Solicitors Specialising in Disagreements Between Freeholders and Leaseholders
Owning your freehold. If you own the buildings and land of your property, you are a freeholder. Freeholders are responsible for the property they own, including matters such as maintenance, noise, and boundary disputes. The freeholder is ultimately responsible for the land on which your property is located.
However the costs for management are typically shared by payment of a service charge.
Owning a leasehold property. Leaseholders, on the other hand, do not own the land on which their property resides. Lease periods vary, and may start off as short as 21 years, or up to 999 years. As a result, in one sense, leaseholders don’t actually own anything – they merely pay for the right to use the property in question for a set period. At the end of that set period or lease, the rights the property will revert to the freeholder. And the costs for management maintenance of shared areas (such as the roof, stairs and any gardens) are typically shared by payment of a service charge.
However, in most cases, leaseholders have an individual right to force their freeholder to extend their lease by an additional 90 years, or can join with other leaseholders to buy the freehold together (see below).
[N.B. For the purpose of this article, when referring to leases we mean “long leasehold” i.e. all leases that were originally granted for a minimum of 21 years – in contrast to a weekly or monthly ‘lease’ when you simply rent a flat under a short term tenancy.]
Looking for specialist legal advice on your Freeholder/Leaseholder dispute? Call our Solicitors on FREEPHONE 0800 1404544 for FREE initial phone advice.
Here at Bonallack and Bishop we are specialists in leasehold disputes.
• Firstly, we have a five strong leasehold team. Leasehold issues, and in particular lease extension, freehold purchase and right to manage are all they do – and that includes First-Tier Property Tribunal applications
• Secondly, we have a very strong litigation team with plenty of experience of property litigation.
• Lastly, no other law firm is recommended by The HomeOwners Alliance for lease extensions, freehold purchase and right to manage. The HOA is the UK’s leading organisation campaigning for the UK’s homeowners
Your Freeholder Leaseholder Dispute Step #1 – Read Your Lease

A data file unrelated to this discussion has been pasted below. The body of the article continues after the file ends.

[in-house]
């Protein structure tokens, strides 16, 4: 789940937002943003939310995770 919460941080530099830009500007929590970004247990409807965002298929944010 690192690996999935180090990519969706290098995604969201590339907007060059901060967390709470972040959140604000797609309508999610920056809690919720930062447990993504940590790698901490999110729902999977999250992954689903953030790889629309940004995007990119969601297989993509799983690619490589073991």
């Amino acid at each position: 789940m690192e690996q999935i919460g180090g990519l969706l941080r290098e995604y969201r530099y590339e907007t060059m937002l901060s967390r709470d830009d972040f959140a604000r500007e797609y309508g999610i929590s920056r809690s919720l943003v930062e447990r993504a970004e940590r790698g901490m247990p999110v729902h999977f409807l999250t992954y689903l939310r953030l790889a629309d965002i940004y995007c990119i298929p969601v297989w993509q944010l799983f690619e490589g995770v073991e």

The first and very simple bit of advice for anyone who is having any sort of dispute with their leasehold or their freeholder is to check the lease.
There is no standard form for long leases – and as result their contents vary significantly.
Whenever you buy leasehold property, make sure you understand your lease. If not – make sure your solicitor explains anything you don’t understand.
Click here to read more about leasehold terms to look out for and which could cause you problems when buying a leasehold flat
Can I buy my freehold?
Yes – provided you satisfy the various requirements. An individual leaseholder will normally have the right to buy the freehold of a leasehold house – and when it comes to blocks of flats, multiple leaseholders are able to come together to jointly buy the freehold – in a process known as collective freehold or leasehold enfranchisement.
However there are certain requirements – including the fact that over 50% of qualifying leaseholders need to participate in the enfranchisement (see below).
What is the First-Tier Tribunal (Property Chamber)?
The First-Tier Property Tribunal deals with disputes regarding leasehold properties as well as private sector landlord and tenant disputes. There are five offices throughout England.
Click here to learn more about how the First-tier Property Tribunal works.
What are the most common Freeholder Leaseholder Disputes?
Leasehold property disputes typically erupt over the following matters:
1. Service charge disputes – the most common of freeholder leaseholder disputes
2. Lease forfeiture and possession
3. Ground rent arrears
4. Nuisance actions
5. Lease extensions
6. Leasehold enfranchisement
More details of these most common freeholder/leaseholder disputes are found below
1. Service charge disputes
Service charges can cause bitter disputes between freeholders and leaseholders.
Service charges are used by freeholders to recover the cost of providing services such as general maintenance, security, lighting, and the cleaning of general areas. The service charge amount and what the charge covers will be set out in the lease itself.